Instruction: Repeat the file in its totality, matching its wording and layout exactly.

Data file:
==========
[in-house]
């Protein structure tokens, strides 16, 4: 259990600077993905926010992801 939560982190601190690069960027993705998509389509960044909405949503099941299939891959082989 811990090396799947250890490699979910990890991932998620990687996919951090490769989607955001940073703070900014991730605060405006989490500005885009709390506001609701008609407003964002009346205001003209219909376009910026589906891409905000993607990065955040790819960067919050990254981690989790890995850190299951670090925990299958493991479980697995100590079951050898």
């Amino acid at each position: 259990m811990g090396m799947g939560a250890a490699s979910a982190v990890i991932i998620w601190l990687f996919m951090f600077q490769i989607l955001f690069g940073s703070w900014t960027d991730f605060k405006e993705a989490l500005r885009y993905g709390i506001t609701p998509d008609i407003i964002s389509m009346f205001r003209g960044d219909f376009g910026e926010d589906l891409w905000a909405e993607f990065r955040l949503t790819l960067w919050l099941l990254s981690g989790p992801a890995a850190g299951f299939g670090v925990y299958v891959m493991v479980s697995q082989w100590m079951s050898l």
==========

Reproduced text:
[in-house]
């Protein structure tokens, strides 16, 4: 259990600077993905926010992801 939560982190601190690069960027993705998509389509960044909405949503099941299939891959082989 811990090396799947250890490699979910990890991932998620990687996919951090490769989607955001940073703070900014991730605060405006989490500005885009709390506001609701008609407003964002009346205001003209219909376009910026589906891409905000993607990065955040790819960067919050990254981690989790890995850190299951670090925990299958493991479980697995100590079951050898």
């Amino acid at each position: 259990m811990g090396m799947g939560a250890a490699s979910a982190v990890i991932i998620w601190l990687f996919m951090f600077q490769i989607l955001f690069g940073s703070w900014t960027d991730f605060k405006e993705a989490l500005r885009y993905g709390i506001t609701p998509d008609i407003i964002s389509m009346f205001r003209g960044d219909f376009g910026e926010d589906l891409w905000a909405e993607f990065r955040l949503t790819l960067w919050l099941l990254s981690g989790p992801a890995a850190g299951f299939g670090v925990y299958v891959m493991v479980s697995q082989w100590m079951s050898l």